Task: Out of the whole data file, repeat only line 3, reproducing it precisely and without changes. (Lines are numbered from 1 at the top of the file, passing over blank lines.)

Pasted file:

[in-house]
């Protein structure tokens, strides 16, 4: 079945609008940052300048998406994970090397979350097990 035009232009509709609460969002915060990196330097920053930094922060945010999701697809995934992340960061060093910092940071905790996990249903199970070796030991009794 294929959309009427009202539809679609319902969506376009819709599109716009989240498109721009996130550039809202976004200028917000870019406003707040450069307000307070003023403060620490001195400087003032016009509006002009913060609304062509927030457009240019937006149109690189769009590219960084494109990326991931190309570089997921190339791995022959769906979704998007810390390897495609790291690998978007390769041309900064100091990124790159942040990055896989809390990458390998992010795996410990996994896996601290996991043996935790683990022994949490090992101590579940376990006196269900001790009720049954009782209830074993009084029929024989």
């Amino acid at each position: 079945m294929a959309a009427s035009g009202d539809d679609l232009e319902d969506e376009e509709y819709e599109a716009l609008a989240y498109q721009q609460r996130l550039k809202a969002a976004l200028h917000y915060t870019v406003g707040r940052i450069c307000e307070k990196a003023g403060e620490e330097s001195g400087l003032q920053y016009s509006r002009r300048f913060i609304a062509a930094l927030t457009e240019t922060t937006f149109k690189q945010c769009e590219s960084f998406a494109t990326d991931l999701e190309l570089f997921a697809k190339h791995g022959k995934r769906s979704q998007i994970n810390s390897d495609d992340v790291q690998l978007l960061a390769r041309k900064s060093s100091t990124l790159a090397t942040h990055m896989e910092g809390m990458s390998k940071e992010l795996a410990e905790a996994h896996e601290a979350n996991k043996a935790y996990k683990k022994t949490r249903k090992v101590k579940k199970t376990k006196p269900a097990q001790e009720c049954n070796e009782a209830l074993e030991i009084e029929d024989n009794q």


């Amino acid at each position: 079945m294929a959309a009427s035009g009202d539809d679609l232009e319902d969506e376009e509709y819709e599109a716009l609008a989240y498109q721009q609460r996130l550039k809202a969002a976004l200028h917000y915060t870019v406003g707040r940052i450069c307000e307070k990196a003023g403060e620490e330097s001195g400087l003032q920053y016009s509006r002009r300048f913060i609304a062509a930094l927030t457009e240019t922060t937006f149109k690189q945010c769009e590219s960084f998406a494109t990326d991931l999701e190309l570089f997921a697809k190339h791995g022959k995934r769906s979704q998007i994970n810390s390897d495609d992340v790291q690998l978007l960061a390769r041309k900064s060093s100091t990124l790159a090397t942040h990055m896989e910092g809390m990458s390998k940071e992010l795996a410990e905790a996994h896996e601290a979350n996991k043996a935790y996990k683990k022994t949490r249903k090992v101590k579940k199970t376990k006196p269900a097990q001790e009720c049954n070796e009782a209830l074993e030991i009084e029929d024989n009794q």